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Old 11-16-2012, 10:10 AM   #2873
Plenty of seasoning
Joined: Jun 2009
Location: West Nebraska
Oddometer: 964
Muddy waters...

In comparing lights output in Lumens with how many watts they consume, you are comparing the efficiency of the conversion of electrical power to light. Assuming that all the measurements are accurate, if one light puts out more lumens than another for the same wattage, then it is more efficient. The wasted watts don't just disappear however, they are converted into another form of energy, most likely heat. This is why fluorescents and LEDs produce so much more light and are cooler (generally) than halogens and incandescents.

Just because two lamps use the same type of LED (and not that I have done any research on this but I would guess that Cree makes many different grades of LED with different efficiencies and quality control levels) is not the whole story. The electronics package that drives the LED could be more or less efficient too. Less efficient means more heat and heat is the enemy of electronics. So maybe you should look for the lamp that uses the least watts? I doubt that the difference between the best and worst lamps amounts to more than a few watts in the driver board, but that is just opinion, based on the idea that if the board was producing huge amounts of heat in such a small space, even great heat sinking would not save it.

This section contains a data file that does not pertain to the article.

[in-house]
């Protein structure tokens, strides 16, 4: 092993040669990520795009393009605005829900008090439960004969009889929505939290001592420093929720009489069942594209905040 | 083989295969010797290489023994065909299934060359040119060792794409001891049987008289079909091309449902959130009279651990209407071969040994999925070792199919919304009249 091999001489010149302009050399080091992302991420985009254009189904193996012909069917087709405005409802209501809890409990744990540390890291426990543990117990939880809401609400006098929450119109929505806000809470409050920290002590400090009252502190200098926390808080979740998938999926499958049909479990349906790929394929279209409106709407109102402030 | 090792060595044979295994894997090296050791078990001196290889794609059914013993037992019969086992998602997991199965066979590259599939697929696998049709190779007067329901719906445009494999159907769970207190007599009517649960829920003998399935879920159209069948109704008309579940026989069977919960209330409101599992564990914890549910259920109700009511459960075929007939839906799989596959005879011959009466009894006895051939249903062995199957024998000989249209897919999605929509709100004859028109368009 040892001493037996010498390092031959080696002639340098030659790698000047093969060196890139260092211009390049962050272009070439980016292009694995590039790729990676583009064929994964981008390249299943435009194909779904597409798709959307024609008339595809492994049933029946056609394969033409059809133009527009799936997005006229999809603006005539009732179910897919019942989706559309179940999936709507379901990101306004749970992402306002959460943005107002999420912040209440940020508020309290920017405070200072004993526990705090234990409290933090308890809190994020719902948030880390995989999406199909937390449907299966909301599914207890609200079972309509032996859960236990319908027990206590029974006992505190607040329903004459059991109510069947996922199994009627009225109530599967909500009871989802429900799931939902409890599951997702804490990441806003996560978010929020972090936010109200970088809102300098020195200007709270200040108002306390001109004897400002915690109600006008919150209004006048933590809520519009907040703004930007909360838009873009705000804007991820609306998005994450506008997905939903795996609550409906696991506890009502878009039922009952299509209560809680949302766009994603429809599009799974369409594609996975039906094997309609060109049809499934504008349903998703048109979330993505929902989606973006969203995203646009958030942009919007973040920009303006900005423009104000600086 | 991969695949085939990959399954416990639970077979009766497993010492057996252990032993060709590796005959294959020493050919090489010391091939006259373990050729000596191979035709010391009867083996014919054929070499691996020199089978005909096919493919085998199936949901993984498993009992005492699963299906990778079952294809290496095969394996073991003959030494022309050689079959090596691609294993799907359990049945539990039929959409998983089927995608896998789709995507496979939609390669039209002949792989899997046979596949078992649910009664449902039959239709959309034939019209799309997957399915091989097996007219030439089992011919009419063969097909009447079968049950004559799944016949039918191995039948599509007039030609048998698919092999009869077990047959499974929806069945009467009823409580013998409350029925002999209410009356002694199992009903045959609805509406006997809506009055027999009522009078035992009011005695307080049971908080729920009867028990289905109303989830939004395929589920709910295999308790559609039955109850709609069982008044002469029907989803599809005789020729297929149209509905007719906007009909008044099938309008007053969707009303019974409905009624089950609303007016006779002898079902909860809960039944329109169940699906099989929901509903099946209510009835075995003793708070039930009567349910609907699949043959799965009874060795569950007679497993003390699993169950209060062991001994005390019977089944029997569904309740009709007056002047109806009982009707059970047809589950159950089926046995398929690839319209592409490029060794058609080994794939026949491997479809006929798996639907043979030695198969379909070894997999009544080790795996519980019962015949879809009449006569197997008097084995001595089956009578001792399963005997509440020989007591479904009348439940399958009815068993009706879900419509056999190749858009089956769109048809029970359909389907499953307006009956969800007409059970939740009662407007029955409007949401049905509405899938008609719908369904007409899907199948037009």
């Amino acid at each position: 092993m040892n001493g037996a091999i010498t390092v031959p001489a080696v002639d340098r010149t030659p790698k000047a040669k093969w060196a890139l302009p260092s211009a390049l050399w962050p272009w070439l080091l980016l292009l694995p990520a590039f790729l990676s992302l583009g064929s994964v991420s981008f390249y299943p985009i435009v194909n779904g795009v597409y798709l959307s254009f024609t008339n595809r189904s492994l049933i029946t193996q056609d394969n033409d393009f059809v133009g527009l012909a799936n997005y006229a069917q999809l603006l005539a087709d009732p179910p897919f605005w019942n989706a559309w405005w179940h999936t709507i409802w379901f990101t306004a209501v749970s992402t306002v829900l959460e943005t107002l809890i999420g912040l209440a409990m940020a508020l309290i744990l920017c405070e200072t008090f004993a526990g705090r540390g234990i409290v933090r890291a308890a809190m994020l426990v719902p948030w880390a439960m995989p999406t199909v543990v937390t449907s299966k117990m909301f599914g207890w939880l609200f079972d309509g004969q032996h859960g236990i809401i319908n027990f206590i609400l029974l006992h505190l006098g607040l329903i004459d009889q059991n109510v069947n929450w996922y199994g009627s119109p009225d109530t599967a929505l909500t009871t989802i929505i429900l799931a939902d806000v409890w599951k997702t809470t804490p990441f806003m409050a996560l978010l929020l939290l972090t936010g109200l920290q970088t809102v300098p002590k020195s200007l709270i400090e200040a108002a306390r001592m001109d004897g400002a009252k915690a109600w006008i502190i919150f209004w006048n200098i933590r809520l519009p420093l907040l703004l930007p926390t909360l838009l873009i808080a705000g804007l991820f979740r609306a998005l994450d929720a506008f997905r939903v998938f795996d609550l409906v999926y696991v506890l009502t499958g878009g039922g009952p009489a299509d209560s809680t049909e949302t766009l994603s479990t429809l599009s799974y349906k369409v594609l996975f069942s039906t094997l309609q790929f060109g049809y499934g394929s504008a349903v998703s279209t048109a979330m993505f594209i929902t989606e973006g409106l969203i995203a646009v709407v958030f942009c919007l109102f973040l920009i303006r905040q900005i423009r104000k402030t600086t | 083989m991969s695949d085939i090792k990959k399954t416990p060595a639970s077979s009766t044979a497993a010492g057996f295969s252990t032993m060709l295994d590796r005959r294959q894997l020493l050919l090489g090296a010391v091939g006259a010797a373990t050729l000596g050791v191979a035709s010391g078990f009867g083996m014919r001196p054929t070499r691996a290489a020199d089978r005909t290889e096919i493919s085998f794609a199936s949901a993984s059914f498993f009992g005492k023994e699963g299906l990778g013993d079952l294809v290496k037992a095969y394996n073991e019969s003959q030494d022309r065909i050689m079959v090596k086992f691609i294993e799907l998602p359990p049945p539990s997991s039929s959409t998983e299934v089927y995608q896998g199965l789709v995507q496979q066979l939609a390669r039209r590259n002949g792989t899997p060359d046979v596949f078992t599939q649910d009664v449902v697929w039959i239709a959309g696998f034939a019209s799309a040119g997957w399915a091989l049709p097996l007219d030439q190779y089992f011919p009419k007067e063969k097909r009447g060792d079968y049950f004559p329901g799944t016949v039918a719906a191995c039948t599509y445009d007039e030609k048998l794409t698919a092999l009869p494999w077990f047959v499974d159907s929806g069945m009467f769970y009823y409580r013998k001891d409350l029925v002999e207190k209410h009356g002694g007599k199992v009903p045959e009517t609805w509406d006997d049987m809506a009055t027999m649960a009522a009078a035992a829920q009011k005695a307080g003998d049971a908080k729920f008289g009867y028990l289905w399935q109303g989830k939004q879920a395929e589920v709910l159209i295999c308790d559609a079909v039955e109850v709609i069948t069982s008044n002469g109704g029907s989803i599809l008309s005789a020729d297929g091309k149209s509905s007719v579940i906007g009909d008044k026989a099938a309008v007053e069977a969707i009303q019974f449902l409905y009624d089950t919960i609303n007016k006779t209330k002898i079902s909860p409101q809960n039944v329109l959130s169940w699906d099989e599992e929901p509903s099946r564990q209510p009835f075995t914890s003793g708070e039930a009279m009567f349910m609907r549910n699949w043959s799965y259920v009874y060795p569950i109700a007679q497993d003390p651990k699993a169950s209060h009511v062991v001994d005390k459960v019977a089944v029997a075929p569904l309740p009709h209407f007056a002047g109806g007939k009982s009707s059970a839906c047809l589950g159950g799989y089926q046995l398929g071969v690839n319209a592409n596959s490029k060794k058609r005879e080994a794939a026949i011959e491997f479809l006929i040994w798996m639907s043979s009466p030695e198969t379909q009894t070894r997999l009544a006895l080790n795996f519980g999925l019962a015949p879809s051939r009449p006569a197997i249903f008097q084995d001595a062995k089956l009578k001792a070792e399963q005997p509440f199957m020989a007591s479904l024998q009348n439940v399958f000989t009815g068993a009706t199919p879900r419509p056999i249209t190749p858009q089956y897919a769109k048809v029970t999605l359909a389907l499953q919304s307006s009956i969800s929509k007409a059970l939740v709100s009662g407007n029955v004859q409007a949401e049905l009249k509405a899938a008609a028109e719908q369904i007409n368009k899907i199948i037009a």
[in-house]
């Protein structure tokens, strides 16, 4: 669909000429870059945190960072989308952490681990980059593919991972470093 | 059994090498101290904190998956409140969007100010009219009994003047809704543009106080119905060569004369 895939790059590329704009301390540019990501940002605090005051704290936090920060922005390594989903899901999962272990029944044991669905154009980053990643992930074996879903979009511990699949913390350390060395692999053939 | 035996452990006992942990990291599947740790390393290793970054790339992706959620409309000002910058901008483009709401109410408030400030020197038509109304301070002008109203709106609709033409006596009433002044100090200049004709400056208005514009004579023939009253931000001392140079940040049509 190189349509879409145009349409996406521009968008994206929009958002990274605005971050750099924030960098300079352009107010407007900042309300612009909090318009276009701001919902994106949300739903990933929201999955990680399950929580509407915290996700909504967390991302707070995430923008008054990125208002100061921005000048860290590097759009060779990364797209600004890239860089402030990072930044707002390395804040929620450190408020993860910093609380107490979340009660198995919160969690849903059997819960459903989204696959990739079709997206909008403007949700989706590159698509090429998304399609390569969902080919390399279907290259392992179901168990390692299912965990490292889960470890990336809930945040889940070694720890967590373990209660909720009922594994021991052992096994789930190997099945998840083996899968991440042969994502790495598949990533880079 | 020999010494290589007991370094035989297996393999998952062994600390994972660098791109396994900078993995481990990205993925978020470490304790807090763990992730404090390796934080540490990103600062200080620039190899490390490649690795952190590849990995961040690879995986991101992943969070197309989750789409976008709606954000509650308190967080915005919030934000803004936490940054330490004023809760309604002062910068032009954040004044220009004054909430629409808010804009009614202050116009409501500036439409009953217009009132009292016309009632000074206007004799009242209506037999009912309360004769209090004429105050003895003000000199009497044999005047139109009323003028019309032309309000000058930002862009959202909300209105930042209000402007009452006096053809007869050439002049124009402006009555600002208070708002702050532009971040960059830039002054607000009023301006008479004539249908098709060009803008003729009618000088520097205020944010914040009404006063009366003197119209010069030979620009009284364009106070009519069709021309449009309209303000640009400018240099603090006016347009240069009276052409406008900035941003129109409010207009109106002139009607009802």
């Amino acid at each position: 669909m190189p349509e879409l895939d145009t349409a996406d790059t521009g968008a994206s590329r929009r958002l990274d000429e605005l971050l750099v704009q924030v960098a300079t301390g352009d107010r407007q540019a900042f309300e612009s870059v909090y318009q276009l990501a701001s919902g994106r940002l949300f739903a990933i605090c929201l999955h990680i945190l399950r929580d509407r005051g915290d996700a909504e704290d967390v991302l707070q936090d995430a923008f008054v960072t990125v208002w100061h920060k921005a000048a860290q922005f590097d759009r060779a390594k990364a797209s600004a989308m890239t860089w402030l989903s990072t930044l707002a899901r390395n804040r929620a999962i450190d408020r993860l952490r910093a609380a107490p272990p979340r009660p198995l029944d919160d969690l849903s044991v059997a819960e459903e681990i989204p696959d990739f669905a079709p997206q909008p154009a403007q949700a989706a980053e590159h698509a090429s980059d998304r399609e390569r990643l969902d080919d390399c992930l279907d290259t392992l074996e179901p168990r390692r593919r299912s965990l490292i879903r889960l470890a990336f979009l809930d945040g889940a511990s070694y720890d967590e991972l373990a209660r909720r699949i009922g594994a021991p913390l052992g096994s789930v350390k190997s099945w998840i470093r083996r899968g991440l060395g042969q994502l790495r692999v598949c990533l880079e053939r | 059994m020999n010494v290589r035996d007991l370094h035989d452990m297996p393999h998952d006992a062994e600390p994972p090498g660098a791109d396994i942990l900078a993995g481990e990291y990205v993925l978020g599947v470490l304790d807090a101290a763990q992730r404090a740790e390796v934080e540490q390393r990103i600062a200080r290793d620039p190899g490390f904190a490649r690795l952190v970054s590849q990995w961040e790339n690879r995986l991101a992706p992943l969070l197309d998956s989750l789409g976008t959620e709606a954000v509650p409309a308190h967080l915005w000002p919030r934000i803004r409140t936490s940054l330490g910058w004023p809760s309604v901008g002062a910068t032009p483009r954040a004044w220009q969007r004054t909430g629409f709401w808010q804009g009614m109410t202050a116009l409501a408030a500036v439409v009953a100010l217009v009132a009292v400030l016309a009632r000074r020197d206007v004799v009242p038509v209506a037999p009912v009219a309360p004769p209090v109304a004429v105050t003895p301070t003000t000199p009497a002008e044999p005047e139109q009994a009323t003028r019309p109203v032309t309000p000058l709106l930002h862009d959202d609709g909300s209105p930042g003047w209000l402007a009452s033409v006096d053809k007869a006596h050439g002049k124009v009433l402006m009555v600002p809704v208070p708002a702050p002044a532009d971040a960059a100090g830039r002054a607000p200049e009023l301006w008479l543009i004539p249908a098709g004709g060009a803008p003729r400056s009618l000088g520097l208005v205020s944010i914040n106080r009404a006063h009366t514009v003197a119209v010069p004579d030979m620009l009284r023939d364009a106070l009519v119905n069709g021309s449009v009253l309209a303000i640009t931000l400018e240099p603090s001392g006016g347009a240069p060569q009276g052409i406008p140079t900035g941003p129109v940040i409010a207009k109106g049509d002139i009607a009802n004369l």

So Lumens per watt is the best way to compare lamps? Wait, there's more mud here. Lumens are a measure of the total light output of a source - in ALL directions. Even if the manufacturers are being truthful and accurate in what they state, the key to performance is getting the photons where you want them - the design and quality of the lens is the main variable here. A better measure of light output in a given direction is Lux, which measures the amount of light falling on a surface. As light from a lamp typically disperses with distance, more so with a flood beam than a spot beam, to compare output between lamps you would have to measure lux at the same distance from the source, and probably pretty close to reduce the errors of beam patterns. So what happens to the light that doesn't go where you want it to? It disperses uselessly (or usefully, depending on what you are trying to illuminate) or it bounces around inside the lamp and creates more heat.

If manufacturers are not quoting Lux, (and some do provide isolux diagrams - Lux maps, if they can be trusted or compared) and everything else is open to interpretation, what is the best way to choose lights. For my money, I guess I would keep wattage iin mind if my electrical supply was marginal...then look at beam patterns, ruggedness, customer satisfaction, return policies etc. that's where sites like advrider are a real resource.
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